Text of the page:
Research Mentor(s): Corina Simonelli, PhD Candidate
Research Mentor School/College/Department: Political Science and Public Policy, College of Literature, Science, and the Arts
Presentation Date: Thursday, April 22, 2021
Session: Session 4 (2pm-2:50pm)
Breakout Room: Room 20
My topic of choice is an examination of the current political conditions regarding the Israeli Palestinian Conflict, particularly the Israeli settlements in the West Bank and East Jerusalem. Specifically, I would like to develop a deep understanding and concise summary of notable historic events relating to this issue within the wider Israeli-Palestinian conflict. On top of that, I would like to develop a prediction for future events relating to this issue and a framework for how a peace agreement could be pursued given the results of previous ones and historical context. The problem which I am trying to address is the inability of both the State of Israel and the Palestinian leadership to reach a peace agreement and the notable role of the West Bank and East Jerusalem holds in the conflict. The purpose of my project, beyond exposing myself to more information related to this topic, is to attempt to use my understanding of history and politics, as well as public policy, to build a framework for future peace negotiations between the two sides. I hope to identify the core issues related to the seemingly never-ending conflict and understand what conditions must hold true for any progress to be made. I plan to conduct a comprehensive literature search of studies with results and methods related to the issue of Israeli settlements in the West Bank and East Jerusalem. Part of the literature review, through the use of a database, will be directed towards finding relevant articles and news sources for historical context of the issue for the background portion of the poster. Furthermore, the literature search will attempt to find previously collected data relating to the issue in order to identify patterns of actions and events that influence outcomes in peace negotiations and the prevalence of violence relating to the issue in given years. I hope to employ the data I find in order to inform my framework and identify key factors. I hope to find a data-supported set of variables or specific patterns of events in order to predict future outcomes and conditions required in order for a different outcome to occur in a future peace negotiation. I hypothesize that my results will have to do with the prevalence of violent conflict and extremist groups present in the region, serving as a destabilizing force for any trust to be developed between governing parties. Moreover, I suspect that deeply rooted societal biases and systems of inequality are very difficult to overcome and contribute to a repetitive cycle of violence and unsuccessful peace negotiations. These results might suggest a pretty grim outcome: that peace is not a realistic expectation for generations to come, unless conditions change. These results may suggest the specific categories most important to a condition where peace can be achieved. In other words, let’s try to examine what worked in the past and what failed and let’s build off of it. My hope is that these results can relate to the wider Israeli-Palestinian conflict and provide clarity on the role of the settlements in the West Bank and East Jerusalem in the proliferation of violent conflict between Israel and Palestine and the political instability surrounding the lives of Palestinian people. In an ideal world, the societal benefit of this research would be the people living in the conflicting regions. Every year, professors, analysts, and academics research the Israeli-Palestinian conflict in an attempt to inform policymakers on their political positions. As an undergraduate student, I recognize that my contribution to the issue is quite small, if any. That being said, the exercise of identifying relevant data relevant to such a politically inflammatory issue and developing a framework for a future peace process is interesting and will help me gain a better understanding of the region and political circumstances relating to conflict in general.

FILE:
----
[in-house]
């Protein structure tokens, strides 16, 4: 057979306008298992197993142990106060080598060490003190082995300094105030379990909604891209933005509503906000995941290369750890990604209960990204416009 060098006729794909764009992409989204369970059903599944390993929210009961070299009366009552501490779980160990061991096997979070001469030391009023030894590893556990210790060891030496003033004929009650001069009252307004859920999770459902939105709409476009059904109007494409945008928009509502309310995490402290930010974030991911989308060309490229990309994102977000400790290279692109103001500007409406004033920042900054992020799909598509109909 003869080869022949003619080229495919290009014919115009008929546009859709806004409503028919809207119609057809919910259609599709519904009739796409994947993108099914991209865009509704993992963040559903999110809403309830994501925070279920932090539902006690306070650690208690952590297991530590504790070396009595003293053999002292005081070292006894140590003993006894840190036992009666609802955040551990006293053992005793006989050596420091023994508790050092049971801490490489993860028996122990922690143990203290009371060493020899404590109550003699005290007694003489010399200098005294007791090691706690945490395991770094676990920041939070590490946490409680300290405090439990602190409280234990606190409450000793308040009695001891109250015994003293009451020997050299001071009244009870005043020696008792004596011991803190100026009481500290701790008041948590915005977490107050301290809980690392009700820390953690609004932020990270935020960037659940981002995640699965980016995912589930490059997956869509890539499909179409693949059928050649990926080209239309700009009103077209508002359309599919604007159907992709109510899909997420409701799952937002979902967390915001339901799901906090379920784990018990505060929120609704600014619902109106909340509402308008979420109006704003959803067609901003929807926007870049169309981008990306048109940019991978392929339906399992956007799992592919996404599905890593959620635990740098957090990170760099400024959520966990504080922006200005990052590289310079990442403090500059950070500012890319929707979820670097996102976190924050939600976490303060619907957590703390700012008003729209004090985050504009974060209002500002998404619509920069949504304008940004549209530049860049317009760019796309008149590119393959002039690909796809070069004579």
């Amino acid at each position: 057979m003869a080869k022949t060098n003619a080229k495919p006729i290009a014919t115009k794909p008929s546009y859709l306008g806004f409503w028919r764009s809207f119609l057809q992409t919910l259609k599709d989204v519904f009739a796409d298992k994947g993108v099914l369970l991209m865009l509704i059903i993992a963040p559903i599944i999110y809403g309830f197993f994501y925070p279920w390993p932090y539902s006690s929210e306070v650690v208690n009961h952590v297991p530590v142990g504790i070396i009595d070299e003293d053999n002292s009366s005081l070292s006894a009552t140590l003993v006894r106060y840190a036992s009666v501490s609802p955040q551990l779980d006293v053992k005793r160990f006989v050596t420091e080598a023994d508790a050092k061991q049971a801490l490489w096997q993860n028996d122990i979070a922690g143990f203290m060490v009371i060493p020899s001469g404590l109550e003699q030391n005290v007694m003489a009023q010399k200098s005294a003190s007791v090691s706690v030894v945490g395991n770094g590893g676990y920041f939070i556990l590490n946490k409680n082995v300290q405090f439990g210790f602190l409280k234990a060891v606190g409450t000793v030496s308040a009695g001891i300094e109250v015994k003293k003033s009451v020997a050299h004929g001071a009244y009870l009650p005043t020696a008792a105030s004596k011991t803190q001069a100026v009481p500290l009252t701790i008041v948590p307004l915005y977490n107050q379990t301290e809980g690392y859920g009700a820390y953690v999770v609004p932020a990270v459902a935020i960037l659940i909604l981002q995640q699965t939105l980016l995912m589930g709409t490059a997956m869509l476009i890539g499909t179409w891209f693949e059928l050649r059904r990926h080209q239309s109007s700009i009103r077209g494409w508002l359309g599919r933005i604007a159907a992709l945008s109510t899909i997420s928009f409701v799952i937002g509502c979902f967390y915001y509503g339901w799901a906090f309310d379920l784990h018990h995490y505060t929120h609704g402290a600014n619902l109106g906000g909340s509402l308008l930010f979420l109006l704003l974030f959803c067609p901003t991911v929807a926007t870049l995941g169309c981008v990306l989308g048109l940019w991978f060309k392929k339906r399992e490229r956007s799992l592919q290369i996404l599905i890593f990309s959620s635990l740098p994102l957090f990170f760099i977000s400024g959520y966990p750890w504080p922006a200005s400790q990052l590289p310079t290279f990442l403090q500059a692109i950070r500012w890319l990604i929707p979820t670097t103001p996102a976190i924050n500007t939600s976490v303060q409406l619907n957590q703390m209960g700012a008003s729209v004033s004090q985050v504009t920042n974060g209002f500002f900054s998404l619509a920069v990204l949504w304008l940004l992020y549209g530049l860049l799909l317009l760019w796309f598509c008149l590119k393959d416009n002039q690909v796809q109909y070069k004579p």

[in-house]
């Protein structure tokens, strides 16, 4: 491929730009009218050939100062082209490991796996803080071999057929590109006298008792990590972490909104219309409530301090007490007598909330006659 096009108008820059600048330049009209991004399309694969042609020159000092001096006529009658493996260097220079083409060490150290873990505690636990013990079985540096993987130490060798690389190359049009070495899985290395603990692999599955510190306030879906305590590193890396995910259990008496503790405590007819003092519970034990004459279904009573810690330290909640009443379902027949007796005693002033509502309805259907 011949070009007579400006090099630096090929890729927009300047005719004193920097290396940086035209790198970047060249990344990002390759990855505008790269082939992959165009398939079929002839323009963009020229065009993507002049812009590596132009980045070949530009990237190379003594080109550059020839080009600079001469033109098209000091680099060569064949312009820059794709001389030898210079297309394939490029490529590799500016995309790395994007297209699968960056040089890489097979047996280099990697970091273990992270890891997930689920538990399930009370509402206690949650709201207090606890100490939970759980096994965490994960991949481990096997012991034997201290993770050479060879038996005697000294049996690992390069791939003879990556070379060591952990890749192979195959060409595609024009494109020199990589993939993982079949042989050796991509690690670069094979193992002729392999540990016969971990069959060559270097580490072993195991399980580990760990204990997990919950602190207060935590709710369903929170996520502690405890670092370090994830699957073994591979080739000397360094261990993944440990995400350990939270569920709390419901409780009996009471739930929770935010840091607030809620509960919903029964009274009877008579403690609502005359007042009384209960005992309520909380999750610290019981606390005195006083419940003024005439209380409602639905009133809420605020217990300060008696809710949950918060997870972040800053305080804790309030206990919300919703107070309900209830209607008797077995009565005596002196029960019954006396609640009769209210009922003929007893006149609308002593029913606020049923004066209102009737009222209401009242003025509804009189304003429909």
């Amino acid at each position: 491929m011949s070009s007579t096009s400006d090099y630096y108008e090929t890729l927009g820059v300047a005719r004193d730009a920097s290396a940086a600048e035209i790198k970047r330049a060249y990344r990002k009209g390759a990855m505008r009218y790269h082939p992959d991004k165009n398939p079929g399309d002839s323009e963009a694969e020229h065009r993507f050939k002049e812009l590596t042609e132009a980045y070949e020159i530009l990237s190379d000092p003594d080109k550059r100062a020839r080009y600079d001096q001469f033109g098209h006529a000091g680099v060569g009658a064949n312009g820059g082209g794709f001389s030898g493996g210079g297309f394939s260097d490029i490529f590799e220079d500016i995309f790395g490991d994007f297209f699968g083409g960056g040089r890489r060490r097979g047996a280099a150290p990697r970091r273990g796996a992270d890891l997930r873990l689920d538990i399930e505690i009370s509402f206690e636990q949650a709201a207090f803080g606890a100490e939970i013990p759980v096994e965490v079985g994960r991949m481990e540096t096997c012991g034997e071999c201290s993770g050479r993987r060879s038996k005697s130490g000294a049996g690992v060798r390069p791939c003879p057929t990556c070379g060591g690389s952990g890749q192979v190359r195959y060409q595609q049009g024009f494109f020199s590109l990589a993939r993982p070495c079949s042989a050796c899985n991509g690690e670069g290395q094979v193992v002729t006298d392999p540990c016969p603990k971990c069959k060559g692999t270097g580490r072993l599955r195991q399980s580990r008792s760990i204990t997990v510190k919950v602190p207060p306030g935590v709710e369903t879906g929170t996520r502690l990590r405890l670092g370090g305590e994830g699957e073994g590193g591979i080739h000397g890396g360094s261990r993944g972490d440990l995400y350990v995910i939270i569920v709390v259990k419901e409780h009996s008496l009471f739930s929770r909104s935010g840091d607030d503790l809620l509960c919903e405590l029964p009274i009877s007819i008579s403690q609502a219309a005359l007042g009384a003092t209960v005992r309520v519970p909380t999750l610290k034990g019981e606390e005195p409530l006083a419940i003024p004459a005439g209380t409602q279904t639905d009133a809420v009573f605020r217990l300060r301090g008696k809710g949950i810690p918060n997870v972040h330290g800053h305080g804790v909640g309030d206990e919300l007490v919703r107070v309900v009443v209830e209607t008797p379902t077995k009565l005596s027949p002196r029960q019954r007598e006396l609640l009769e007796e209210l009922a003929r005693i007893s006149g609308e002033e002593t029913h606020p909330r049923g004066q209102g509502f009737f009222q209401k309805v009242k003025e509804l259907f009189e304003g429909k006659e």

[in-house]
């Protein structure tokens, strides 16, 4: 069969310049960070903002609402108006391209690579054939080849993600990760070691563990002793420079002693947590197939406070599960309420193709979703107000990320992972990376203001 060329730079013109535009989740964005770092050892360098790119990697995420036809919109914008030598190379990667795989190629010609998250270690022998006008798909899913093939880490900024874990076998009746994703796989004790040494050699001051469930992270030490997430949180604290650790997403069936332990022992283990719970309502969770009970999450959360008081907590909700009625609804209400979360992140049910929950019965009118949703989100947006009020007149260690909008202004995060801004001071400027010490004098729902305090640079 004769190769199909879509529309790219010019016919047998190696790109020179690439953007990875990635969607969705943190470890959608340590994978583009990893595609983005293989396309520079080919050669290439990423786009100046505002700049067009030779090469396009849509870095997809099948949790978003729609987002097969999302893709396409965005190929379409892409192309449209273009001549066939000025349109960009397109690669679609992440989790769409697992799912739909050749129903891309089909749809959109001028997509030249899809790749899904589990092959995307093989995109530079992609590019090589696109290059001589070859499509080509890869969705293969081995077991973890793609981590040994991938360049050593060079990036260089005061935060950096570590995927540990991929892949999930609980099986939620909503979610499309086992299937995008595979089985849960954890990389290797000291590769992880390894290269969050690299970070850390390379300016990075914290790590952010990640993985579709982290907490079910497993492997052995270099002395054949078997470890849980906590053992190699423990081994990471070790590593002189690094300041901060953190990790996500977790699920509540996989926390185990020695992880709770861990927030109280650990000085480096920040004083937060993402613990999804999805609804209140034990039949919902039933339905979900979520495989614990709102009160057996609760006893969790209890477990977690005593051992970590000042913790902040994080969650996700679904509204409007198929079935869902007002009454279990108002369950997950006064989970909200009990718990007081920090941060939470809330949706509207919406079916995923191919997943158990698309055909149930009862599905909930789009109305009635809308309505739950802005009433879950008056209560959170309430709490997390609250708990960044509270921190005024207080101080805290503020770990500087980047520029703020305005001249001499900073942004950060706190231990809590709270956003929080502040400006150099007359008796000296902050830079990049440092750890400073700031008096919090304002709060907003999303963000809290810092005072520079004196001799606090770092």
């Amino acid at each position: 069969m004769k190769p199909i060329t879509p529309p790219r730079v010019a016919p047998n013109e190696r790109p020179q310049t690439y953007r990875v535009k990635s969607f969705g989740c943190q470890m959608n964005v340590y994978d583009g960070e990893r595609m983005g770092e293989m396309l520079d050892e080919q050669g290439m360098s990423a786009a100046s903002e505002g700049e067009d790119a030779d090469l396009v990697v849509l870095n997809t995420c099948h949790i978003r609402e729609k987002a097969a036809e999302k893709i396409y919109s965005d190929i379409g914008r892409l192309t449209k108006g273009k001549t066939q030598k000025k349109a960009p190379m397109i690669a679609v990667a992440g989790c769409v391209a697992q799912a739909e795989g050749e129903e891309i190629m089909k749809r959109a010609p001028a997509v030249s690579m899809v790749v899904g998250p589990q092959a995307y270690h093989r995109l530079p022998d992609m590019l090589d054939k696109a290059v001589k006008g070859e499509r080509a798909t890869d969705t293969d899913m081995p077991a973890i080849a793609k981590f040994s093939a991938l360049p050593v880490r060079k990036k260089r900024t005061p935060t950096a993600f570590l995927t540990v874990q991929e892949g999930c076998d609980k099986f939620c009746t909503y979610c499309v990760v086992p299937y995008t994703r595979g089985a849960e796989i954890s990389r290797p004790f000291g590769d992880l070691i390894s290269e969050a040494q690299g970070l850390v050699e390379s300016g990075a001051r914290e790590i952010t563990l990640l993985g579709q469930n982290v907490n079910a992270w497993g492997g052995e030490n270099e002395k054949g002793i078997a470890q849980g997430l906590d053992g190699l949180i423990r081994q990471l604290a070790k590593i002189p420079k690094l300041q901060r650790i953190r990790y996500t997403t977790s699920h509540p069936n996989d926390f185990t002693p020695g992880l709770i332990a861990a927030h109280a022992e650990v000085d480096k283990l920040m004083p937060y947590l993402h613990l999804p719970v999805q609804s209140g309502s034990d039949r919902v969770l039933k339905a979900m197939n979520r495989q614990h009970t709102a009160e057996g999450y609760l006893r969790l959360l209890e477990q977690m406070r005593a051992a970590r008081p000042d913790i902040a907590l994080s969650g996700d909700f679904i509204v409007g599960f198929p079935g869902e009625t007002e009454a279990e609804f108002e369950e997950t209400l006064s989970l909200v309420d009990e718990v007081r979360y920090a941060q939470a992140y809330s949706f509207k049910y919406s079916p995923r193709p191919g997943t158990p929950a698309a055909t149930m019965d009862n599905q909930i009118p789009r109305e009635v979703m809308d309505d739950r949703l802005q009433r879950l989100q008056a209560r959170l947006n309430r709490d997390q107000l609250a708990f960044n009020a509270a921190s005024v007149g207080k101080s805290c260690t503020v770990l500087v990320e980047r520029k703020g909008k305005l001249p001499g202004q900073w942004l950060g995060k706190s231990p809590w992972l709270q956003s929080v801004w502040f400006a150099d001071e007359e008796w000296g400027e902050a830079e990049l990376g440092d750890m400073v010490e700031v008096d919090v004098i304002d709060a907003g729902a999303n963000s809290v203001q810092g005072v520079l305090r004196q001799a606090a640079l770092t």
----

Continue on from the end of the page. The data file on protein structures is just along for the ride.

Authors: Daniel Sokolin
Research Method: Library/Archival/Internet Research